When working with an awkward layout, adding windows can turn wasted space into a user-friendly focal point.
With a housing market that’s now returned to its robust, pre-recession status and, “…the ever-presence of multiple-offer situations and bidding wars,” according to a recent article on BostonHerald.com, many homeowners are choosing to upgrade their existing home with extensive renovations rather than join the buying frenzy.
If one of a homeowner’s primary goals in remodeling is creating more space, but lot size or conservation restrictions prohibit an addition, architects and designers need to come up with solutions that meet their client’s needs while working within an existing footprint. When faced with this situation, every available square foot of living space needs to be maximized. When a home has “dead space” – an oddly-shaped corner or over-the-garage storage area – adding windows is the go-to solution.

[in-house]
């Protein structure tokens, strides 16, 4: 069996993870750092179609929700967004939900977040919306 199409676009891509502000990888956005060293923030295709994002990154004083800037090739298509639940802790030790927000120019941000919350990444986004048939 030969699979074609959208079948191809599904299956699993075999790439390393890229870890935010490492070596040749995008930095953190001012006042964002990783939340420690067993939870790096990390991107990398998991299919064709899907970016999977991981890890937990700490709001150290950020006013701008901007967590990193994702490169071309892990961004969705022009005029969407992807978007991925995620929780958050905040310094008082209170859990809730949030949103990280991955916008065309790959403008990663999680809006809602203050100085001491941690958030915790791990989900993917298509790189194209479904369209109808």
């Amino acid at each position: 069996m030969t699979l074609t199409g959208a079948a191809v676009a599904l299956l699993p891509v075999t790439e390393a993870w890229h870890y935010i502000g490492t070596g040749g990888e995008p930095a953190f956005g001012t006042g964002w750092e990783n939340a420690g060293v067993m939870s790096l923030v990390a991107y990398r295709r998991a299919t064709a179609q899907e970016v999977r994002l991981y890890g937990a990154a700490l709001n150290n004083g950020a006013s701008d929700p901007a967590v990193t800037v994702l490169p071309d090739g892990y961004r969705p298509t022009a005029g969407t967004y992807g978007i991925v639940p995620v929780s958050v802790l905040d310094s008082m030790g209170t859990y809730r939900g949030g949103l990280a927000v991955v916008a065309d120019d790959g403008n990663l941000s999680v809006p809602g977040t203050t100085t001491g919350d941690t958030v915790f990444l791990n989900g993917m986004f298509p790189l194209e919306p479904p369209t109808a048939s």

The placement of this closet, likely added to create much-needed storage in this historic home, resulted in an odd pocket of dead space that lacked a purpose. A new window and a custom-made window seat turned the space into a charming alcove.
In this home, the fairly-small space over the garage had limited ceiling height and was virtually unusable. A half-round window, from Marvin Windows and Doors, which loosely mimics the contours of the ceiling, floods the area with natural light and made the room feel larger.
With a cathedral ceiling and floor-to-ceiling fireplace, this room had ample amounts of charm, but with a diminutive size, there wasn’t much use for it. With windows now wrapped around the corner and a daybed tucked into the alcove, it’s the perfect place to enjoy reading in front of the fire on a chilly day. It also doubles as sleeping space for guests.
Fitting this entire alcove with windows transformed what had been a little-used few feet of floor space into an eating area with views of the home’s wooded yard.